Stalwart Festival keeps its edge
Santa Cruz’ noteworthy Cabrillo Festival of Contemporary Music opened its 49th season last weekend. It also celebrated its twentieth anniversary under the energetic leadership of Marin Alsop. Many of the composers were there in person to be part of a festival that has achieved cult status at home and is increasingly recognized abroad.
Wending my way through this laid-back beach town I passed streets named Water, River and Ocean on the way to the Civic Auditorium, where the annual Arts Fair was also being held. Booths selling beaded wine glasses, kettle corn and hand-made quilts crowded around a raised stage, where Senegalese Reggae group Koumbemba had its audience swaying and clapping. Much of that casually clad audience—surfers, music professors, and runaways, perhaps—surged into the Auditorium a few minutes later when the doors opened.
The real story here is of Marin Alsop, whose humor, empathy and ferocious intelligence have earned her the respect of the musicians, many of whom travel from all over the country to serve under her baton. Alsop’s tenure has added an international flavor, and on Saturday the composers hailed from Iran, Russia and Japan, with featured French pianist Jean-Yves Thibaudet leaving the next day for Europe. Alsop’s high profile has also inspired a new generation of young women conductors.
In a talk-back session after Saturday’s concert, Alsop was asked if she wanted to conduct everywhere in the world, after her program bio mentioned that in addition to the Baltimore Symphony she is the new chief conductor of Brazil’s São Paulo Symphony Orchestra. She replied that what mattered to her most was neither expertise nor material, but the commitment of the community. She is obviously much loved in Santa Cruz, where her visage flies on banners throughout the town.
The other story, perennially, is of the direction of modern music. Asked about this, composer Behzad Ranjbaran said he saw “a trend towards more accessible music and more fusions. Composers have gone through a rejection of the past and recognized that music has to communicate with an audience.” That did seem to be true of the evening’s samples.
I had tickets for the second night, August 6, a concert titled “Summer,” named after a jazz-inflected tone poem by Shuko Mizuno. That concert began with Uzbekistan-born composer Elena Kats-Chernin in a tribute to Argentinean composer Astor Piazzolla. Re-Collecting ASTORoids created a windswept vista with distant shimmers and soft rising triads, then trumpets entered with grace notes and glides for a perfect tango. These danceable rhythms were a gentle transition from the driving themes of Senegal and West Africa outside the hall. Kats-Chernin quotes Piazzolla’s adjacent chords, shifting harmonies with swamp-like authenticity. Her “Tango” movement was sharp with rotating accents, a driving three against four, then turns languid in “Walking.” The noir movement was snaky with trumpet mwah’s and mutes, and the final movement treated the motifs to rotating fifths for a delicate finish.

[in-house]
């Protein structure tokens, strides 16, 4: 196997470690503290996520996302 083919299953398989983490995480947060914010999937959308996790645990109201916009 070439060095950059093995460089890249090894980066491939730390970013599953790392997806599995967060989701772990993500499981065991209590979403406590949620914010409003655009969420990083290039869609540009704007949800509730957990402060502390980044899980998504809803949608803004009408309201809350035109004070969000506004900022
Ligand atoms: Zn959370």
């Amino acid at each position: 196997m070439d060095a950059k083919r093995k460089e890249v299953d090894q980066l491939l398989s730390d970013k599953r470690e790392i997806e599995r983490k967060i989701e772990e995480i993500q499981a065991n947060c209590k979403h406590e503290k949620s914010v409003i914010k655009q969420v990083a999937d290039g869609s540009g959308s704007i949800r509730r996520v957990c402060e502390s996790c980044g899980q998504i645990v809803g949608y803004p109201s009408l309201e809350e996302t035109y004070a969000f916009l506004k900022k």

Her variations reminded me of television’s Iron Chef, where the mystery ingredient would rise up out of the steam. Kats-Chernin used her motif for appetizer, main dish and ice cream. And the audience ate it up.
Ranjbaran took the podium to discuss his Concerto for Piano, and of Jean-Yves’ astonishing ability to create color. Later, he continued his remarks. “The mystery of music is that it is very abstract, but we feel its impact deeply.”
And the impact? Fear amid the trappings of war. Even doing “festive,” Ranjbaran alternated piano cadenzas with brass and gunshots, perhaps the result of growing up amid secret police, revolution and iron theocracy.
Thibaudet was featured the night before, in James MacMillan’s Piano Concerto No.
3. He took the stage again for a most astounding di
splay of virtuosity in Ranjbaran’s concerto. A difficult double header, it was made fiendish with tricky cross-rhythms and broken-field runs. At times he held trills with the right hand while running up and down the keyboard with the left. His third cadenza sounded like four-hands piano, with paired high and low voices. The middle movement was gentler, with violin shimmers and chromatic horns, stepping down for tangy overlaps, followed by soft piano arpeggios like a Persian Moonlight Sonata.
But Ranjbaran’s heavy-footed theme returned, and Thibaudet’s answer felt like twenty ways to fall down the stairs.
The title composition closed out the concert. These days, when Alsop travels she is often held hostage to contemporary CD’s. When last in Japan, she was asked to listen to recordings of current Japanese composers, and Shuko Mizuno’s Kokyoshi “Natsu” (Symphonic Poem “Summer”) stood out.
Alternating lyric beauty and violin solos with storming tutti passages, it held some of the loveliest moments of the evening.
Photos (from top): conductor Marin Alsop, photo by rr jones; composer Elena Kats-Chernin; composer Behzad Ranjbaran, photo by Peter Schaaf; and Jean Yves Thibaudet.
The festival returns Saturday, August 13 in Santa Cruz with four more composers, and a final concert Sunday, August 14 at the Mission of San Juan Bautista, where Cabrillo always closes. More information is available on the website at cabrillomusic.org.